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United We Stand – Digitally Divided We Fall

In the coming week, London witnesses a gathering of experts from business, finance, law-enforcement and industry from every corner of the globe. They are here to explore the growing problem of hi-tech crime and what can be done to combat the threat it presents to individuals and a fragile digital economy.



The eCrime Congress has been organised in partnership with the National Hi-tech Crime Unit (NHTCU) and for two days, the Hong Kong Police, The ‘Mounties’, the Met, Interpol, The Department of Homeland Security, FBI and many others, can exchange ideas and information with the Chief Security Officers of the largest international banks and hear both Government and opposition views on the subject.

Can such a gathering make a difference? EURIM’s Philip Virgo has wryly commented, “The only thing saving the information economy from complete collapse, is that organized crime wishes to milk the cow and not kill it” and it is this concern over the growing involvement of organized crime on the Internet that now unites law-enforcement and business across the world.

In the face of fraud, extortion, ‘phishing’ hacking, viruses and worms, the concept of ‘partnership’ has become the watchword in 2004. Chief Superintendent Len Hynds, Director of the NHTCU believes that “With the Internet privately-owned, it’s absolutely essential that a partnership between Government and industry exists to respond to threats from the electronic frontier”. In expressing this opinion, he is finding support from business. “The only way in which we are going to make a collective impact on eCrime”, says Paul Wood MBE, the Managing Director and Chief Security Officer of UBS Investment Bank, “Is when government and industry really start working in partnership rather than in isolation”.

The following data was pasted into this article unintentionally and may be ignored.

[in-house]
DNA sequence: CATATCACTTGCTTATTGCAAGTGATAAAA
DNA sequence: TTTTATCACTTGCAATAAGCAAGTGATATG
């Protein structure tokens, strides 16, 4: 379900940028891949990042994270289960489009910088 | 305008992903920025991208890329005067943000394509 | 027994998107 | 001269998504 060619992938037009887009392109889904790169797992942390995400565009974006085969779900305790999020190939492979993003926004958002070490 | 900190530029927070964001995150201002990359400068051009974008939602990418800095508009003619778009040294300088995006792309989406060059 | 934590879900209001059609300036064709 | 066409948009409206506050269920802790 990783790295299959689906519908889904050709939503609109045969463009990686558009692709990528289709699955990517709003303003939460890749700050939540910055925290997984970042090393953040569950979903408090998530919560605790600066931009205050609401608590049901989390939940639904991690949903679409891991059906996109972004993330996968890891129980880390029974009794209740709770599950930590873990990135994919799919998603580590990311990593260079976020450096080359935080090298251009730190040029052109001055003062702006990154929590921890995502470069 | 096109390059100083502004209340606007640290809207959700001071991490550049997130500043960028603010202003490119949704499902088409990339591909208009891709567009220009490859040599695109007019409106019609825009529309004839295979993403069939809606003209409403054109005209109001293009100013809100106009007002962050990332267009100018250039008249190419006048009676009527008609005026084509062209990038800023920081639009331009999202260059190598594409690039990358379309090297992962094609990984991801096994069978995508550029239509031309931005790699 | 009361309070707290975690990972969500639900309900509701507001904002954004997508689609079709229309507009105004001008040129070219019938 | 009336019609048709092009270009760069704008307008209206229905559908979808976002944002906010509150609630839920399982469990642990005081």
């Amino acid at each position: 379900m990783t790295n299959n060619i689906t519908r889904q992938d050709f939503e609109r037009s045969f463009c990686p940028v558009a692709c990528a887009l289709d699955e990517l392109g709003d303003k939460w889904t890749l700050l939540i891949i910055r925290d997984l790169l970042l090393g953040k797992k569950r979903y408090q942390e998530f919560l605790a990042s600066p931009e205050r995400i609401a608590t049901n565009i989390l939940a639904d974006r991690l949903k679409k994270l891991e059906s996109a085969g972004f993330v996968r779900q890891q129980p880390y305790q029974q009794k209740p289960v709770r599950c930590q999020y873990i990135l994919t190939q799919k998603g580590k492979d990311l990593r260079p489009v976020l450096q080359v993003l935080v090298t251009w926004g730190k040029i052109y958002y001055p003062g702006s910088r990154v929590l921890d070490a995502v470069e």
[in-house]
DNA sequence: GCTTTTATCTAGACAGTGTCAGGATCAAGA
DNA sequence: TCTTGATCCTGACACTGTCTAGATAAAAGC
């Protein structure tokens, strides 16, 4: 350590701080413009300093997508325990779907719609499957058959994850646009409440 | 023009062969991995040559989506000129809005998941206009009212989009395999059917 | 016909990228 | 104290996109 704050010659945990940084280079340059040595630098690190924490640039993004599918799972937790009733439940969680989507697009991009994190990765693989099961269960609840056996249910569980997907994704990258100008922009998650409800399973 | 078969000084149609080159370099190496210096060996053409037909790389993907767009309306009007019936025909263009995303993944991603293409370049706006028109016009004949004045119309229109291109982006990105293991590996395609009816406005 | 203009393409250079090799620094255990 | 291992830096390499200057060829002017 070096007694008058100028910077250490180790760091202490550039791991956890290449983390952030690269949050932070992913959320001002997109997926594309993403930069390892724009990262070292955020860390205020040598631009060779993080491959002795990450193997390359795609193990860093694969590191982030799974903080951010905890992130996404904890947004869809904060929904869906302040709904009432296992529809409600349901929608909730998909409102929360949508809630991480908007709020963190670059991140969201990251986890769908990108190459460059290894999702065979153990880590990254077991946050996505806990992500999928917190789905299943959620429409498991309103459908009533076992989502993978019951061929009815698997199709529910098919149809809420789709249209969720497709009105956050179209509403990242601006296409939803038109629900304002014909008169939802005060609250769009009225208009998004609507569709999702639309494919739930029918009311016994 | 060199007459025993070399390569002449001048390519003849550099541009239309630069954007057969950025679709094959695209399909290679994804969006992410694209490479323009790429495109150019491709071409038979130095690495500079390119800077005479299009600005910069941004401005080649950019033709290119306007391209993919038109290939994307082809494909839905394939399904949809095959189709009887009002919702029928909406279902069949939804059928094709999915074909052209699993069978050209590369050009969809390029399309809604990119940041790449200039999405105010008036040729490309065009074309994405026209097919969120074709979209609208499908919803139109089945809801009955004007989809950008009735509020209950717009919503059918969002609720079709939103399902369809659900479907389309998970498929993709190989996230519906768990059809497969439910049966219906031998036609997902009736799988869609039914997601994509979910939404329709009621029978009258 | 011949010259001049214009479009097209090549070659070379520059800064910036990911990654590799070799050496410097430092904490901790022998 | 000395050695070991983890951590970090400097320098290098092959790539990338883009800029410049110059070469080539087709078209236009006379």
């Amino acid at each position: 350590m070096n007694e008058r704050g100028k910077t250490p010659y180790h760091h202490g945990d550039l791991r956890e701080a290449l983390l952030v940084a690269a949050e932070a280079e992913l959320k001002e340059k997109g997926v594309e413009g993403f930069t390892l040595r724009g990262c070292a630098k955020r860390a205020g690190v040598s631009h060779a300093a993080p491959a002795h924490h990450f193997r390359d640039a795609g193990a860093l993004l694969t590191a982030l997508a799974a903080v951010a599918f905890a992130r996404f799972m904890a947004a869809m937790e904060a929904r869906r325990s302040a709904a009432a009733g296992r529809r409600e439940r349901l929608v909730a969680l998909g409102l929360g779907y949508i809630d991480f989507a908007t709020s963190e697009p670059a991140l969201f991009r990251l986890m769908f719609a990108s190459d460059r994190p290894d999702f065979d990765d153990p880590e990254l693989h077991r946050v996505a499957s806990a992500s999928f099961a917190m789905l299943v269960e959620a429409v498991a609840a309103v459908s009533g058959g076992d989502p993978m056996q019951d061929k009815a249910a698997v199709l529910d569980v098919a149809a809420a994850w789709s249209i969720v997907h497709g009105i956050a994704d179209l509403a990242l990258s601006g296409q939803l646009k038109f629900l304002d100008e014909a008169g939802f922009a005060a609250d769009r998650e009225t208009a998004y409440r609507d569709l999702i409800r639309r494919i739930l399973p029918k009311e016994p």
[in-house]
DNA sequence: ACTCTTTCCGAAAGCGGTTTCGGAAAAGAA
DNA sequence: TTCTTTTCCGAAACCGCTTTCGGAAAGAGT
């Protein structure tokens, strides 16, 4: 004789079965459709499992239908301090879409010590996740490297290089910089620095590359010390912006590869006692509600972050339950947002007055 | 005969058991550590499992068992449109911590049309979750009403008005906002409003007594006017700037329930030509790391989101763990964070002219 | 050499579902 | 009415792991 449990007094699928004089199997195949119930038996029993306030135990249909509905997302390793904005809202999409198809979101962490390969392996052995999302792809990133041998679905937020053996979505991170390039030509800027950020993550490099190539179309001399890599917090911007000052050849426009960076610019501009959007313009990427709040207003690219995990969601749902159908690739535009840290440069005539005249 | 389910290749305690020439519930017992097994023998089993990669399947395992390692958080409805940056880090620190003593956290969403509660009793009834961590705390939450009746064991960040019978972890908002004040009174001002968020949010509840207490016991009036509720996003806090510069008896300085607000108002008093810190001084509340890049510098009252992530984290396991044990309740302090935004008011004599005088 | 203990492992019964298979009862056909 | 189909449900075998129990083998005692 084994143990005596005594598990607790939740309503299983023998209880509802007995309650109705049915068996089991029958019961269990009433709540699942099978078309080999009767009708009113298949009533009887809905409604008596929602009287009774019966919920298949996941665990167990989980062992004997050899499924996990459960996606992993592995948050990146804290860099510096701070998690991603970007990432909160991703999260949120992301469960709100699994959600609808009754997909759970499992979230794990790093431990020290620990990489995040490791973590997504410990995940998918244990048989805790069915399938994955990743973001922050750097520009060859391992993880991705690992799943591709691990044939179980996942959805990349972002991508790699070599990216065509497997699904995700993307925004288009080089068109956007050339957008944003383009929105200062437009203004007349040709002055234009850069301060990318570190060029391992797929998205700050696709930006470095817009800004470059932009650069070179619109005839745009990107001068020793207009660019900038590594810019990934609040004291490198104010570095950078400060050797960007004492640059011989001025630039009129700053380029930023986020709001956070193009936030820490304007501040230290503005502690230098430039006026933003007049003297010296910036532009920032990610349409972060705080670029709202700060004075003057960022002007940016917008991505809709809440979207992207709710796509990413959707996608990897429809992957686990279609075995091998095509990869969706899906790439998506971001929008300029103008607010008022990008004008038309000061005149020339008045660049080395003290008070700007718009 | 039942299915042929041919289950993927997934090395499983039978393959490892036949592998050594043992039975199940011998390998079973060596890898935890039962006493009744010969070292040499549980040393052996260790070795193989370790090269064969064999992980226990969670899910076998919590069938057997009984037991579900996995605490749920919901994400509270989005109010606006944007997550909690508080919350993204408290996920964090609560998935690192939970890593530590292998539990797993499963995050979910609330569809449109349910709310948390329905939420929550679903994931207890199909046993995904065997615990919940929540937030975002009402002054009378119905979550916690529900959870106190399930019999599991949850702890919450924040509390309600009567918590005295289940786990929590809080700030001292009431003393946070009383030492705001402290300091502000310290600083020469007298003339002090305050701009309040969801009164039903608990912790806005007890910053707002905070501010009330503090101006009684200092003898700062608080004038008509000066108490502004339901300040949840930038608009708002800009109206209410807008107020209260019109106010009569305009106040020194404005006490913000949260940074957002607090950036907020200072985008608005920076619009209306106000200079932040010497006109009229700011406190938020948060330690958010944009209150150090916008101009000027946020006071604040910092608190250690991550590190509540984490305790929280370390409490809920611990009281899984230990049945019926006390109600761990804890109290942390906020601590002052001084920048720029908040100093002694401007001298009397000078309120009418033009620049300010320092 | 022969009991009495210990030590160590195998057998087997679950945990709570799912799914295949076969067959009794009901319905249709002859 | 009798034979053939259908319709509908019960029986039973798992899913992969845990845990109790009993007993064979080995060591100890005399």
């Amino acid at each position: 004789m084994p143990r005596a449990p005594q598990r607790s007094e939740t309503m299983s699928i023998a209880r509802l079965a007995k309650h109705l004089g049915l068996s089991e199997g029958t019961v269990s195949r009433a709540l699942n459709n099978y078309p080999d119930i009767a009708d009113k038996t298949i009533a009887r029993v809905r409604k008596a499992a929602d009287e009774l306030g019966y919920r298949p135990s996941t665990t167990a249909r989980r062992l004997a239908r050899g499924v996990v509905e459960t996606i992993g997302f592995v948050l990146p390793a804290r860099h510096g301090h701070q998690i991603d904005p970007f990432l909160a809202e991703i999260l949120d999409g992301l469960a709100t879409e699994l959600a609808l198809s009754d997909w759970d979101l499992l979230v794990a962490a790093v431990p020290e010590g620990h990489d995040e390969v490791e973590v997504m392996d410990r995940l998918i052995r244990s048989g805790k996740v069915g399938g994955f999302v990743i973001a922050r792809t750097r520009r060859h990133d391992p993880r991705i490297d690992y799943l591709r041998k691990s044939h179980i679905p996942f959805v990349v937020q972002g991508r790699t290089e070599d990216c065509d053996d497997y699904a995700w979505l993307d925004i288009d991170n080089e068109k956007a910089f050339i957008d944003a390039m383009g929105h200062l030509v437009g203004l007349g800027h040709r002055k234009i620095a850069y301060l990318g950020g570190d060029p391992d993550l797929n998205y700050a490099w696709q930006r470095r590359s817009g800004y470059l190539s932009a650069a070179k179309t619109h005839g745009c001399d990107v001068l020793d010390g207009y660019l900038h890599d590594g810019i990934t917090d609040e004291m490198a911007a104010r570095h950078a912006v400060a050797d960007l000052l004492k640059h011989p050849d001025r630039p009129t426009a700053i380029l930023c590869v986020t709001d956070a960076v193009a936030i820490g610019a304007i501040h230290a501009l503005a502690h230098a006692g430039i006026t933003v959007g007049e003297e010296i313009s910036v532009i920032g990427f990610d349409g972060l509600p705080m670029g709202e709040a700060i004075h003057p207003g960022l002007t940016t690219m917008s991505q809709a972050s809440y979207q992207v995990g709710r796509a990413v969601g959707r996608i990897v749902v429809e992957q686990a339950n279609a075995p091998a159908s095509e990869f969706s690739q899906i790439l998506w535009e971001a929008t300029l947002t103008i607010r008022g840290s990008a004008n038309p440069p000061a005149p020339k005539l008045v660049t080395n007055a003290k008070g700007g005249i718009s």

On the opposite side of the Atlantic the experience is no different and Chris Painter, the Deputy Chief - CCIPS, (Computer Crime & Intellectual Property Section) at the US Department of Justice argues,” A partnership between the government and the private sector is essential to any effective response to the growing threat posed by electronic crime. Given the speed of advancing technology and the unique and often differing skills law enforcement and industry bring to the table, cooperation expands our tool set and maximizes our chance of success. In addition, partnership fosters trust, the foundation to any program to combat e-crime”.

But can partnership prove effective as a defence against a largely unrestricted environment of the size of the Internet? Bill Thompson the information security investigator at Orange PCS believes “Industry and law enforcement see eCrime from different perspectives but sharing experiences and information are of vital importance if we are to succeed in fighting this new threat”.

Looked upon from the outside however, partnership against crime on the Internet may offer sound common sense, a circling of the wagons against a largely unseen enemy but it also conjures up the proverb, ‘United we stand. Divided we fall’.

With 2004 expected to prove the worst year to date in the story of rising of crime on the Internet, we can only hope that through the exchange of intelligence, ideas and techniques, business and law-enforcement, can find the common ground that will one day lead to a safer and more trustworthy Internet environment. It has never been more urgently needed than it is today and tomorrow may be too late.

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